Edit-a-thon Part One

Once students have completed their school research, they can begin to assemble their first bin of content that will be sent from space. Students will have to triage their bin size (no more than 1 MB) - how much for education? How much for music? Send one video on Malaria or ten PDFs?

 

What students will learn

1. The most important aspects of a library.
2. How to organize information based on a defined set of priorities.

 

Lesson topics

This was a really engaging exercise when I ran it at our Mozilla edit-a-thon in Kampala, Uganda with college students and adults and then again when I did it during the Project Empathy pilot with 7th graders at GEMS World Academy.

Instead of focusing on the bin that the students will eventually send, have them look at the entire Project Empathy system. In other words, instead of being a reporter thinking about just his/her article, step back and think about the entire newspaper. Here’s how:

Project Empathy (using Outernet’s system) delivers 20 MB of content per day. The maximum size for a bin of content (remember, a bin is just a collection of files - the students will be making [at least] one) that can be sent at a time is 1 MB, which means that only 20 bins can be sent in a day. Now, have the students imagine: if they could control an entire week of content being sent to the entire world, what topics would they pick? This means triaging 100 bins across different genres. Conveniently, this also allows for an easy percentage comparison of what should be in a library or on their Golden Records. You could even have them go to their school library and count the bookshelves in each section to see if the library is similar in its composition to what they create in this exercise.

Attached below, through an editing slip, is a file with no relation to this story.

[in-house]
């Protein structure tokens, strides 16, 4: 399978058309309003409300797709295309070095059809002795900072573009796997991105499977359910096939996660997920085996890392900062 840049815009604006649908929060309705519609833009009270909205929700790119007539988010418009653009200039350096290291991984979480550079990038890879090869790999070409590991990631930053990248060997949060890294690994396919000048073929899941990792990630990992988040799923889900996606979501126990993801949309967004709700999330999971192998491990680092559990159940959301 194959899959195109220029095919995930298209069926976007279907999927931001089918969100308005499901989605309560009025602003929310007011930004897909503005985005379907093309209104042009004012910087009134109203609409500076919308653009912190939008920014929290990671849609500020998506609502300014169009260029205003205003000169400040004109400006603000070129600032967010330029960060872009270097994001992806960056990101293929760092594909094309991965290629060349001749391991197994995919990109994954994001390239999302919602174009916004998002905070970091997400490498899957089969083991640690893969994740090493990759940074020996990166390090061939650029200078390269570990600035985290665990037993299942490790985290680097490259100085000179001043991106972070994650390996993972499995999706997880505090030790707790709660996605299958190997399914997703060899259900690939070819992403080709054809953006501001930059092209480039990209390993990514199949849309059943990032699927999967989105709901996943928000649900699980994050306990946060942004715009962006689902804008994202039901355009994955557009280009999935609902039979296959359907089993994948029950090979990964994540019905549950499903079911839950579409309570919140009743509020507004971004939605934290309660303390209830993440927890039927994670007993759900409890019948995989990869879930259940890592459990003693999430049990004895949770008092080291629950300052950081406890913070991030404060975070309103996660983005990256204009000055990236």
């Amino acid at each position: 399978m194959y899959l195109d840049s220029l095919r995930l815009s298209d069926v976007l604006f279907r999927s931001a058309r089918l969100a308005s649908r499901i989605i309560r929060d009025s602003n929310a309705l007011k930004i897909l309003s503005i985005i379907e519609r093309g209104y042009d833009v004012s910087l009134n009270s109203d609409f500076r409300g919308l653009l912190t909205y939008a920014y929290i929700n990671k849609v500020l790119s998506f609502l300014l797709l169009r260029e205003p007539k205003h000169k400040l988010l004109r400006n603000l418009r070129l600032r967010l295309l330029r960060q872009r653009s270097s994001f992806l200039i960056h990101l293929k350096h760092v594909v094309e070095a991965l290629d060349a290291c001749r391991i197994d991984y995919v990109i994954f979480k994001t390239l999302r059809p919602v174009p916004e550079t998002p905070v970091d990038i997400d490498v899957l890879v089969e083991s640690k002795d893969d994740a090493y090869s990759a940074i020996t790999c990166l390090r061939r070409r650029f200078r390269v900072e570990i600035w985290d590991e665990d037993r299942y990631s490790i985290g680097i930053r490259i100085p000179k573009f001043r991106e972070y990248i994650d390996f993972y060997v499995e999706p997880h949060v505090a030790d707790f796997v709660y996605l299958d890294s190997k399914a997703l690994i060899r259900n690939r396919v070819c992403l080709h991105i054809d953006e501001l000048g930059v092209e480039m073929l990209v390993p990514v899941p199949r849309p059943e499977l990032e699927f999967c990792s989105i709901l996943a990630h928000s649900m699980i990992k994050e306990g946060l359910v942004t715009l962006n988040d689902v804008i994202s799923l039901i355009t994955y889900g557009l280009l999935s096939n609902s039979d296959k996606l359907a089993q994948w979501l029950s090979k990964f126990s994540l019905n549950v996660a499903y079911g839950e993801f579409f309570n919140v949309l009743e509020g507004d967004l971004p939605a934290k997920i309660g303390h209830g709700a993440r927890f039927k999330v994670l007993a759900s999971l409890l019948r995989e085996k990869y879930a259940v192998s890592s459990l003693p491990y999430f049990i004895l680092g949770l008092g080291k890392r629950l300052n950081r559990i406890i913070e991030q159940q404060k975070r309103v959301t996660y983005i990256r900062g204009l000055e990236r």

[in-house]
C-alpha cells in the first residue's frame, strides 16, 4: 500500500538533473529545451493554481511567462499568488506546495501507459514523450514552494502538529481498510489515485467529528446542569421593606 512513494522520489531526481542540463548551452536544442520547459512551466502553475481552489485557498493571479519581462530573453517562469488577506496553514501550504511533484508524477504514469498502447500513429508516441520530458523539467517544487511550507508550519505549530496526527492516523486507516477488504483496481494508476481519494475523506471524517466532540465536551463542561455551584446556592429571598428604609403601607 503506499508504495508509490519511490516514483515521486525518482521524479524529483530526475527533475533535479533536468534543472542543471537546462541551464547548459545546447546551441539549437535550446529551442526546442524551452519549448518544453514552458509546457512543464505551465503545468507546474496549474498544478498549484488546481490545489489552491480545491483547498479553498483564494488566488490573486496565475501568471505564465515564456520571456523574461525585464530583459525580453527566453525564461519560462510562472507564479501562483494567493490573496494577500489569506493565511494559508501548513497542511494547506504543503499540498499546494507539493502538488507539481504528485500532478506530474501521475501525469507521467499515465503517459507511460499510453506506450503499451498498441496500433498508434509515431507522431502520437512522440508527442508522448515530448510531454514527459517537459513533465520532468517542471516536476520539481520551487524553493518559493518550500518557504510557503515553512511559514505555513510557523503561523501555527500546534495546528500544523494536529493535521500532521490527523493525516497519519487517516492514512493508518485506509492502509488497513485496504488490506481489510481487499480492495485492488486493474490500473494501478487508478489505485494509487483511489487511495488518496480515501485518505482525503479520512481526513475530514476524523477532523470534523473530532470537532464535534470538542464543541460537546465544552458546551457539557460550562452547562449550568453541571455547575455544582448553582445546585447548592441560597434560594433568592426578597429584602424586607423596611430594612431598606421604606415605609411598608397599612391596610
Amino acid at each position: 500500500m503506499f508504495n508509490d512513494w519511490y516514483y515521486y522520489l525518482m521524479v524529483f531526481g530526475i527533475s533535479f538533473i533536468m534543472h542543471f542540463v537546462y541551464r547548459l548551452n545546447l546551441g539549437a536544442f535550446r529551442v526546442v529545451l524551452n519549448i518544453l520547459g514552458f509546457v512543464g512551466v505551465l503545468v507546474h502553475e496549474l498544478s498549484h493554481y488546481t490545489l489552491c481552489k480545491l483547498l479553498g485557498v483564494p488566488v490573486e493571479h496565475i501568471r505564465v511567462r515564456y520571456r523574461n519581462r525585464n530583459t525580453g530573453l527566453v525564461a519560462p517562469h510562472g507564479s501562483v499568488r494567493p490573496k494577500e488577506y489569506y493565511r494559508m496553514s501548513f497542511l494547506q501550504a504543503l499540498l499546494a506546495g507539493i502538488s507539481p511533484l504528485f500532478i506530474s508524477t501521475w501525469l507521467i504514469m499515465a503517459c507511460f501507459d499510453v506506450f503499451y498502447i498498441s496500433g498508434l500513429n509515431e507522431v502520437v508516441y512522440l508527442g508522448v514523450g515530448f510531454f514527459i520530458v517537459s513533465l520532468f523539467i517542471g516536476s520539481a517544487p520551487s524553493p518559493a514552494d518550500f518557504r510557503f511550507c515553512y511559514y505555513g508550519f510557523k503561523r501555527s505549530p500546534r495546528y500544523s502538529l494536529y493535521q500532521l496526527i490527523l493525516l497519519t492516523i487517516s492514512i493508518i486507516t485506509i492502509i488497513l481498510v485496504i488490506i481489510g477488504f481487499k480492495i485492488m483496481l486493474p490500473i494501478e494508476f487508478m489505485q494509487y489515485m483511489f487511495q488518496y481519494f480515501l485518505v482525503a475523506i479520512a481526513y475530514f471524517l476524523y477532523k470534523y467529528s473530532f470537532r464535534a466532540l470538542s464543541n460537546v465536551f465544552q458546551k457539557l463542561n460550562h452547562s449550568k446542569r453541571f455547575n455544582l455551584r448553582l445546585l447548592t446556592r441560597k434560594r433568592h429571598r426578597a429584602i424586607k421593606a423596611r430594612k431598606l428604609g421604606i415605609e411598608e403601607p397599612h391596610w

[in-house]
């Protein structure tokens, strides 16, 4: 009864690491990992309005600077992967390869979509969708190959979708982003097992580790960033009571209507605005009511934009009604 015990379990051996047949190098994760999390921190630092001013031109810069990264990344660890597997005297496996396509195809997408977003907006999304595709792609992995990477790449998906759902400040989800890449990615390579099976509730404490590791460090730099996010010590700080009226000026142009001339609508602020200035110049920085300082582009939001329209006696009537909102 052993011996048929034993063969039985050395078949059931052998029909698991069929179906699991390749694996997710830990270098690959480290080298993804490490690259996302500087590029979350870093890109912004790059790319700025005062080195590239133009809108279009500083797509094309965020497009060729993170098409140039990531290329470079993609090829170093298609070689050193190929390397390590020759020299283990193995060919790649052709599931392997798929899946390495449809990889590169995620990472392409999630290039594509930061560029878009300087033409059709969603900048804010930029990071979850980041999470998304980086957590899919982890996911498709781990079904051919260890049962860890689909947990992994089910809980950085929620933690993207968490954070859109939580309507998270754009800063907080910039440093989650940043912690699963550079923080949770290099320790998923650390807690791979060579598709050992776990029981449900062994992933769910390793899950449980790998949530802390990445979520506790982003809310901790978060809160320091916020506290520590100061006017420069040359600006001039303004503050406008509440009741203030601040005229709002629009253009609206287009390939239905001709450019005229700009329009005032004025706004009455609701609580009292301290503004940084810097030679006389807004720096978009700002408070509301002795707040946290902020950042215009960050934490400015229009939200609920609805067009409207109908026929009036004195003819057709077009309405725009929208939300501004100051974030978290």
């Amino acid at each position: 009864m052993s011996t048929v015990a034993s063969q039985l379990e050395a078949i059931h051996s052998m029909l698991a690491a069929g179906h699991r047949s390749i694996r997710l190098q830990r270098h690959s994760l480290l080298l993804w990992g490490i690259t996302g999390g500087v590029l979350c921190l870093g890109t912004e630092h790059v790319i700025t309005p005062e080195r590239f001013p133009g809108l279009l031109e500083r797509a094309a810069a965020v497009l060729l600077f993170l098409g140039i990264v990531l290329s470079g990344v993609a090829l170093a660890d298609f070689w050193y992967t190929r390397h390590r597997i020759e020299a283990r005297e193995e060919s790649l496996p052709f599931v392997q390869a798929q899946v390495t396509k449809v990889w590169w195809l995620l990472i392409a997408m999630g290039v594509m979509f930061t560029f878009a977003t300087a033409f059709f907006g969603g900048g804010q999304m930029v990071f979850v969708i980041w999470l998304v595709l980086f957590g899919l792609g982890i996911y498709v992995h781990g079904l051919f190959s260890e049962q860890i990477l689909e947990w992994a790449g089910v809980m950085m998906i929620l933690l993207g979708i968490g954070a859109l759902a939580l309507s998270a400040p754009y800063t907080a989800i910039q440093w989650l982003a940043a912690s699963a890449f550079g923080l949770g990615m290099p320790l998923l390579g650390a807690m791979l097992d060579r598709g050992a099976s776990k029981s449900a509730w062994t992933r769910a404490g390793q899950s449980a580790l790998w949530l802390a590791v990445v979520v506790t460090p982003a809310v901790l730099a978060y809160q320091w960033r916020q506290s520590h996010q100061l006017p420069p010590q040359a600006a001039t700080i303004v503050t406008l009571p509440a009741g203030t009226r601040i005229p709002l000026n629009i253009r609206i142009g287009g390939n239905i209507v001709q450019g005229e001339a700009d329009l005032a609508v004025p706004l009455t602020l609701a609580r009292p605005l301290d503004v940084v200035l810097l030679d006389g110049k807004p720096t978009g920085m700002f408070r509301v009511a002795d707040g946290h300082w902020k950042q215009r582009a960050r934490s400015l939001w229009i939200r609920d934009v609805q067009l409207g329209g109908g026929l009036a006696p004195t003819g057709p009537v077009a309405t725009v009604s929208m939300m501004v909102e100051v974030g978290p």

What we did was break students into groups and have each group start brainstorming how they would allocate those bins. Three different types of content arise from this brainstorming:

  •     Specific content: Shakespeare, basic First Aid guide, a week of the New York Times, etc.
  •     Content type: ebooks, videos, songs, games, etc.
  •     Content genres: Health, Education, Entertainment, etc.

After students have finished brainstorming, bring them back together and share their ideas. Begin to divide these ideas into the above categories and then see if any major Content Genres are missing. Popular genres are:

  • Health
  • Education
  • Arts/Culture
  • News/Current Events
  • Entertainment
  • Agriculture and Fishing
  • Small Business
  • Instructions/DIY
  • Many more...

Students should then be tasked with finding at least one of each content type for each one of these genres. We had each group take on a genre and the students divide responsibility for the different content formats, which was done as homework.

 

Feedback

If you have additional materials that you think would add to this curriculum, please write to me, thane@projectempathy.co. This is a collaborative project and we hope that, through more participation, we can make it even better.